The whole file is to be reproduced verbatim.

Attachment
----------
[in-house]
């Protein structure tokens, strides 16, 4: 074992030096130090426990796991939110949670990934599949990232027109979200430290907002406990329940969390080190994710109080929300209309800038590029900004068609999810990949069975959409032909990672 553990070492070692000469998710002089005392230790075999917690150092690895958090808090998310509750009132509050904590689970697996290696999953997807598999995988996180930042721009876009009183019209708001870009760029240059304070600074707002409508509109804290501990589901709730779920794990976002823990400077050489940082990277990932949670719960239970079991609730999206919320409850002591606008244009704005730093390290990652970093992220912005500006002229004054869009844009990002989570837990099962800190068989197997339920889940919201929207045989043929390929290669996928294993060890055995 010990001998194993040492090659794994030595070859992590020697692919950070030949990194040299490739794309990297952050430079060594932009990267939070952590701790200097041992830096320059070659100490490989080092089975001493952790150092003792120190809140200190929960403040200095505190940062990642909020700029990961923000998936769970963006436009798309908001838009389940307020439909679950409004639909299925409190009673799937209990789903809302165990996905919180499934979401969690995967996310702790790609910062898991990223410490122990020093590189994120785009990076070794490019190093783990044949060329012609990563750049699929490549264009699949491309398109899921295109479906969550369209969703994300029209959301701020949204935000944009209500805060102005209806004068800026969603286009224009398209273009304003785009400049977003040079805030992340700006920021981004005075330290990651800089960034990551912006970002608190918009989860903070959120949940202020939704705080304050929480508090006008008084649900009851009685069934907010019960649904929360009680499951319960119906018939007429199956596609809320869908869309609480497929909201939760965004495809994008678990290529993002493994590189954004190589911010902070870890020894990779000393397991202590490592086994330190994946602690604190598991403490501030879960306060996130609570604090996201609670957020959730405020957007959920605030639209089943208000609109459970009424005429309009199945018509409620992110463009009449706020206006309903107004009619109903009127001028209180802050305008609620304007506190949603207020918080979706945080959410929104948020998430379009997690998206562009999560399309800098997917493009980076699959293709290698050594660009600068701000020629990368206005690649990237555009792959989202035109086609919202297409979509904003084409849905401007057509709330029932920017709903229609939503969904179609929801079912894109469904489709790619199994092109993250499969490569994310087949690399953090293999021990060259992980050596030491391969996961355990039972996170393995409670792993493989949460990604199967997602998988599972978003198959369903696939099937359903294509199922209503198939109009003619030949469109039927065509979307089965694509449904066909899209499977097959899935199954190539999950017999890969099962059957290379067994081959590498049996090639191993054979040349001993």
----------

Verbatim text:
[in-house]
């Protein structure tokens, strides 16, 4: 074992030096130090426990796991939110949670990934599949990232027109979200430290907002406990329940969390080190994710109080929300209309800038590029900004068609999810990949069975959409032909990672 553990070492070692000469998710002089005392230790075999917690150092690895958090808090998310509750009132509050904590689970697996290696999953997807598999995988996180930042721009876009009183019209708001870009760029240059304070600074707002409508509109804290501990589901709730779920794990976002823990400077050489940082990277990932949670719960239970079991609730999206919320409850002591606008244009704005730093390290990652970093992220912005500006002229004054869009844009990002989570837990099962800190068989197997339920889940919201929207045989043929390929290669996928294993060890055995 010990001998194993040492090659794994030595070859992590020697692919950070030949990194040299490739794309990297952050430079060594932009990267939070952590701790200097041992830096320059070659100490490989080092089975001493952790150092003792120190809140200190929960403040200095505190940062990642909020700029990961923000998936769970963006436009798309908001838009389940307020439909679950409004639909299925409190009673799937209990789903809302165990996905919180499934979401969690995967996310702790790609910062898991990223410490122990020093590189994120785009990076070794490019190093783990044949060329012609990563750049699929490549264009699949491309398109899921295109479906969550369209969703994300029209959301701020949204935000944009209500805060102005209806004068800026969603286009224009398209273009304003785009400049977003040079805030992340700006920021981004005075330290990651800089960034990551912006970002608190918009989860903070959120949940202020939704705080304050929480508090006008008084649900009851009685069934907010019960649904929360009680499951319960119906018939007429199956596609809320869908869309609480497929909201939760965004495809994008678990290529993002493994590189954004190589911010902070870890020894990779000393397991202590490592086994330190994946602690604190598991403490501030879960306060996130609570604090996201609670957020959730405020957007959920605030639209089943208000609109459970009424005429309009199945018509409620992110463009009449706020206006309903107004009619109903009127001028209180802050305008609620304007506190949603207020918080979706945080959410929104948020998430379009997690998206562009999560399309800098997917493009980076699959293709290698050594660009600068701000020629990368206005690649990237555009792959989202035109086609919202297409979509904003084409849905401007057509709330029932920017709903229609939503969904179609929801079912894109469904489709790619199994092109993250499969490569994310087949690399953090293999021990060259992980050596030491391969996961355990039972996170393995409670792993493989949460990604199967997602998988599972978003198959369903696939099937359903294509199922209503198939109009003619030949469109039927065509979307089965694509449904066909899209499977097959899935199954190539999950017999890969099962059957290379067994081959590498049996090639191993054979040349001993």